From 14 to 16, Martinez held "a pretty good job" harvesting watermelons and onions in Bakersfield, Calif. This is perhaps the most common experience of Latin American immigrants first arriving over the United States' southern border at federal portals Tijuana and Mexicali.

Throughout the agricultural belt of the West Coast - from California thorugh Oregon, Idaho and here in Washington - exist ample opportunities for seasonal migrant labor. Harvesters in Washington employ temporary teams of immigrants, assembled in quick order, for reaping everything from cherries and apples in the Wenatchee Valley to the regions of Omak and Chelan for the baby's breath, a popular accoutrement in dried and fresh floral arrangements.

From northern California Martinez made his way to Seattle, arriving here in the early 1990s. He said he used to stand on First Avenue, just a block up from where CASA Latina now resides, holding a sign that said: "I need a job."

Martinez left town for a while, and when he came back in 2002 CASA Latina was in operation. He credits the organization with helping him get on his feet. CASA aids immigrants in getting their papers in order, he said, in finding housing, landing permanent jobs, learning English.

"You've got a lot of choices here if you want to work," Martinez said, but ultimately he said everyone who signs up with CASA wants steady work. "It's what they're looking for. It depends on your luck. It depends on your skills."

Becoming street savvy

Angel Muñoz, 22, works two jobs. For the past two years or so, he's been running the dispatcher's clipboard at the CASA worksite from 6 a.m. to noon, six days a week, a gig that requires he get up at 4 a.m. to catch a bus from his studio apartment in White Center. After he's finished disbursing and tracking workers at CASA, he catches another bus to an office job that he works 1 to 6 p.m. Monday through Friday.

Munoz - who, like many young Latin American men, has adopted the hip-hop style of baggy blue jeans and loose-fitting sweatshirts, a ubiquitous pair of headphones woven through his shag haircut - first came to the United States from the hacienda San Miguel Regala at age 16; he made the trip solo.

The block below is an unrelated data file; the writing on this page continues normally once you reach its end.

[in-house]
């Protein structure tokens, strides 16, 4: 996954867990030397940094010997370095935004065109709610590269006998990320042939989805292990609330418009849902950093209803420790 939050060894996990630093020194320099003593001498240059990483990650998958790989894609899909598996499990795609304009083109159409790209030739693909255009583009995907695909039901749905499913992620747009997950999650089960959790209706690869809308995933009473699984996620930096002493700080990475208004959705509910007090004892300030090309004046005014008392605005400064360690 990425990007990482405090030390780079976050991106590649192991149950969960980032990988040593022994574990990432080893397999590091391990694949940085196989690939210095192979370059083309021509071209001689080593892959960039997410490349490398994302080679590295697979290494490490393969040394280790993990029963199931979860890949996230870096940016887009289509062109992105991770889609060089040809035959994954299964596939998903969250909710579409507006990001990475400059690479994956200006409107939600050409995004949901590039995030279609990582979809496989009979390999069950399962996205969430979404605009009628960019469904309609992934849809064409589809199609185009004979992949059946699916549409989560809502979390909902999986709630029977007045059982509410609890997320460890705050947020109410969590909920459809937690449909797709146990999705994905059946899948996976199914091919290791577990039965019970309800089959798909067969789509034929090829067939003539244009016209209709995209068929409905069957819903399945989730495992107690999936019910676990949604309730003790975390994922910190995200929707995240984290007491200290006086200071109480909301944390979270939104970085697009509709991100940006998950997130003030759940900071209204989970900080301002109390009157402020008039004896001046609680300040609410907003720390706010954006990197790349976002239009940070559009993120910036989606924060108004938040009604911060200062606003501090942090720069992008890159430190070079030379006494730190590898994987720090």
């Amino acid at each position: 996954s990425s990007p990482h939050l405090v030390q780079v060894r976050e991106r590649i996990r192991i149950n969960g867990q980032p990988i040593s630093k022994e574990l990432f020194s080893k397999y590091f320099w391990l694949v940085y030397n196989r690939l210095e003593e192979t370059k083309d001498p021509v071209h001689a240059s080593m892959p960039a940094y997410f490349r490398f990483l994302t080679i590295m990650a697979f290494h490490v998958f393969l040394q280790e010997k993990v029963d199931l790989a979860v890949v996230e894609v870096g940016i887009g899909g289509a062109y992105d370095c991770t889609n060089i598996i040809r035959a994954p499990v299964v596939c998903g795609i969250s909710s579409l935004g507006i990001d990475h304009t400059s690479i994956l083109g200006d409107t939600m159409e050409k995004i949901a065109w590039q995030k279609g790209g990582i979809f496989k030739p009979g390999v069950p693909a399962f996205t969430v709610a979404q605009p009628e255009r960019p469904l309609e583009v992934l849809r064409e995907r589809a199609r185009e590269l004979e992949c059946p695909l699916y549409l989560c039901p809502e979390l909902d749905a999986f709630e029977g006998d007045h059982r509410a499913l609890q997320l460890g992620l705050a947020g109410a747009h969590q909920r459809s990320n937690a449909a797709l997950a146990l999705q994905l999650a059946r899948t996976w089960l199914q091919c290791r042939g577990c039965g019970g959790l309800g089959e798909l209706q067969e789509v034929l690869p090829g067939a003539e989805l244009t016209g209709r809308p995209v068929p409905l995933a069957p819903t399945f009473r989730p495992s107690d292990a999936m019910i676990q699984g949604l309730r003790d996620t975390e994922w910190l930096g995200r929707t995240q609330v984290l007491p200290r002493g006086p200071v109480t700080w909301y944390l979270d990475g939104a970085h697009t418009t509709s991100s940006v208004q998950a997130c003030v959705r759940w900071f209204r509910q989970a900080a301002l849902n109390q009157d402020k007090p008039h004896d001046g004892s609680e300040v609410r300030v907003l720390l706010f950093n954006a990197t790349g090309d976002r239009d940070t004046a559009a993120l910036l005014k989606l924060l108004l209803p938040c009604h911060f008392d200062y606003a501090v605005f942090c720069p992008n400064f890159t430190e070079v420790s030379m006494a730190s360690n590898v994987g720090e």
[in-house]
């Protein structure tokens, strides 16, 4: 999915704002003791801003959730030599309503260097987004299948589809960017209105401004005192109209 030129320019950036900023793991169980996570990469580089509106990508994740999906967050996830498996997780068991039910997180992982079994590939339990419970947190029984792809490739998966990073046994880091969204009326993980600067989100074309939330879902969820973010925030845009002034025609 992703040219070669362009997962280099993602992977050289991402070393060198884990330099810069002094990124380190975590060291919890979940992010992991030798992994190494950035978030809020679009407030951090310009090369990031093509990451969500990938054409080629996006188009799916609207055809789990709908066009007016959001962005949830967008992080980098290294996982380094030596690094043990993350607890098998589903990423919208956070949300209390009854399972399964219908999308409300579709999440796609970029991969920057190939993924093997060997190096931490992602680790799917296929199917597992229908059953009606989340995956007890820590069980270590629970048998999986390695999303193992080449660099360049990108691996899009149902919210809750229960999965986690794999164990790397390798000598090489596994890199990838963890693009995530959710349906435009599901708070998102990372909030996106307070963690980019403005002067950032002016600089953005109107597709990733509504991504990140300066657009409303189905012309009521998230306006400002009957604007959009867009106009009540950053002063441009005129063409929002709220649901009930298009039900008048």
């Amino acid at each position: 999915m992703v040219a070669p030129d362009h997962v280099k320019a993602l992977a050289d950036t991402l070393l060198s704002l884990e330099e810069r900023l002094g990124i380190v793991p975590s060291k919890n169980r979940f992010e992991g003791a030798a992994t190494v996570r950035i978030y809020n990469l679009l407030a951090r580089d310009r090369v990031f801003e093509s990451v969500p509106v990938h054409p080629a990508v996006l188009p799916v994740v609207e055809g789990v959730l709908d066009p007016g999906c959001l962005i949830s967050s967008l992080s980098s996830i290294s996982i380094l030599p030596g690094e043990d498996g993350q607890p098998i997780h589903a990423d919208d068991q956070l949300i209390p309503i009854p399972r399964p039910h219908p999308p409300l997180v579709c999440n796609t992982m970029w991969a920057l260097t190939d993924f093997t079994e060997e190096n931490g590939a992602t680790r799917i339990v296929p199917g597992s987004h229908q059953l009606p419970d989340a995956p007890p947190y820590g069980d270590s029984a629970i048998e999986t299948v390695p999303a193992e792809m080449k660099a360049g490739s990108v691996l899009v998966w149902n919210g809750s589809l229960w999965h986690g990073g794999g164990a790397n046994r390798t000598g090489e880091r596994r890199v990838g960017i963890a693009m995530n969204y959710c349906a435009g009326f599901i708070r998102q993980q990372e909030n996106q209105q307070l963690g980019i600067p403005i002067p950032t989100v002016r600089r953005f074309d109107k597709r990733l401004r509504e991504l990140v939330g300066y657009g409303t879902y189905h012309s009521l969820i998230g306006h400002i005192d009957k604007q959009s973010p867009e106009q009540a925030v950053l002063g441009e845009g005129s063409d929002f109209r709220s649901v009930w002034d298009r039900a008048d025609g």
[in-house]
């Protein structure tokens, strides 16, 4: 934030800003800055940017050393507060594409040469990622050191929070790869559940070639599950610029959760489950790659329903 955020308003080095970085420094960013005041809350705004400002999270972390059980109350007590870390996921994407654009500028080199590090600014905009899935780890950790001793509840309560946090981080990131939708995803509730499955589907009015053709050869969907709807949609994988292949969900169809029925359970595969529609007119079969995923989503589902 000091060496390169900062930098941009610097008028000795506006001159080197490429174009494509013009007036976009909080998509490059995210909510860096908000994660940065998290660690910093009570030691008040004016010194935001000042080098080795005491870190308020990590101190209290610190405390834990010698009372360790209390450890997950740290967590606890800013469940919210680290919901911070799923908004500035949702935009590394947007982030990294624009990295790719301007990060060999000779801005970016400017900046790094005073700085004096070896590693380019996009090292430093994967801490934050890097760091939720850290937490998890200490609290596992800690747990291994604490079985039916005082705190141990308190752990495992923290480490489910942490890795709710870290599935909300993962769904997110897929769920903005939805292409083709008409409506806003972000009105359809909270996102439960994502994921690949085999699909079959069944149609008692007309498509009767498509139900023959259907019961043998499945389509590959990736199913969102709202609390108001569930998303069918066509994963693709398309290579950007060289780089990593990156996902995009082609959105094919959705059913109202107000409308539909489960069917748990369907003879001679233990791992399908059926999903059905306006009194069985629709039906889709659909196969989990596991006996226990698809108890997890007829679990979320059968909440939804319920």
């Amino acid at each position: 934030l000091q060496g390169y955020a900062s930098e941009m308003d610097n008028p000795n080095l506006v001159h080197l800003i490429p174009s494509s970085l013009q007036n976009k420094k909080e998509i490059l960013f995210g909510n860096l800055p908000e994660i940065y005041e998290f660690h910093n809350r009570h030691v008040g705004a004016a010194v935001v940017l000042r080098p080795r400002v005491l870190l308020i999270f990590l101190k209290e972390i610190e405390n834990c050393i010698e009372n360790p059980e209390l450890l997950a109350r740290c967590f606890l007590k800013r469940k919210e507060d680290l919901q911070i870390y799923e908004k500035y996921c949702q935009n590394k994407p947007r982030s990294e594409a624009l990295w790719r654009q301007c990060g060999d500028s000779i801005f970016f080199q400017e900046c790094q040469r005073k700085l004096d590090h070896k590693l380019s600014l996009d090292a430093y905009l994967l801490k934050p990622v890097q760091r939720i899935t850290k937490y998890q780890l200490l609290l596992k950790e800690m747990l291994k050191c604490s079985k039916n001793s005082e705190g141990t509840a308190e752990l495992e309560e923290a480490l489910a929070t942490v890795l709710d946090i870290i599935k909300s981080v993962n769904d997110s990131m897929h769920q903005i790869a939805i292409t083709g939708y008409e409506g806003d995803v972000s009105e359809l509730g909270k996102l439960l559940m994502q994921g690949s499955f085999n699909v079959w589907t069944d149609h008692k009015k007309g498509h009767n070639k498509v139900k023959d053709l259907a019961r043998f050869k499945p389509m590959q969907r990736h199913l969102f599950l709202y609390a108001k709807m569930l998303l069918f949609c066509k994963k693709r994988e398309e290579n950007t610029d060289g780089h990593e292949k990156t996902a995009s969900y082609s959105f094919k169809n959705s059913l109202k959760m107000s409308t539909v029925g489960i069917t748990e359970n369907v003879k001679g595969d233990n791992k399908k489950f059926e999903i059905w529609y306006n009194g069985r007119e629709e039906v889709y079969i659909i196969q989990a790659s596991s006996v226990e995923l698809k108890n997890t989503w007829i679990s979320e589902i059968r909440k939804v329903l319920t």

"I always take a trip by myself," Muñoz said. "I want to know other places, other countries. To make something for myself."

Prior to living in Seattle, he worked construction for two years in Colorado, did a stint in Vancouver, B.C. - "that's where I learned to speak English," he said - and California. He's got family spread throughout the country - in Phoenix, Chicago, New York, Minnesota - as well as two sisters back in Mexico to whom he sends money every month.

When Muñoz moved to Seattle, he started off hanging out in the Pike Place Market; it was a friend there who told him of CASA Latina. He joined the worksite's labor pool, and kicked around for eight months before being chosen to train for an assistant foreman position. "I never got lucky in eight months," Muñoz said of CASA's raffle. However, the one time his number came up, he was picked for a five-month stint on a remodeling crew.

Muñoz said the first order of business for CASA Latina staff is to get patrons on their feet, to "find a job for one, two days." He tells people interested in finding work to "just show up" at the Western Avenue site.

"It's a place where [we] can help you," Muñoz said.

However, Javier Alonso Salas Buenrostro notes that the very nature of CASA Latina's system is transitory - only a first step in creating a new life.

"It's not a way to really make a living," said Buenrostro, a lean 20-something whose chiseled features, close-cropped hair and wire-rimmed glasses bring to mind the severe and intelligent features of the 19th century leftist academic. "It's not a stable living."

[[In-content Ad]]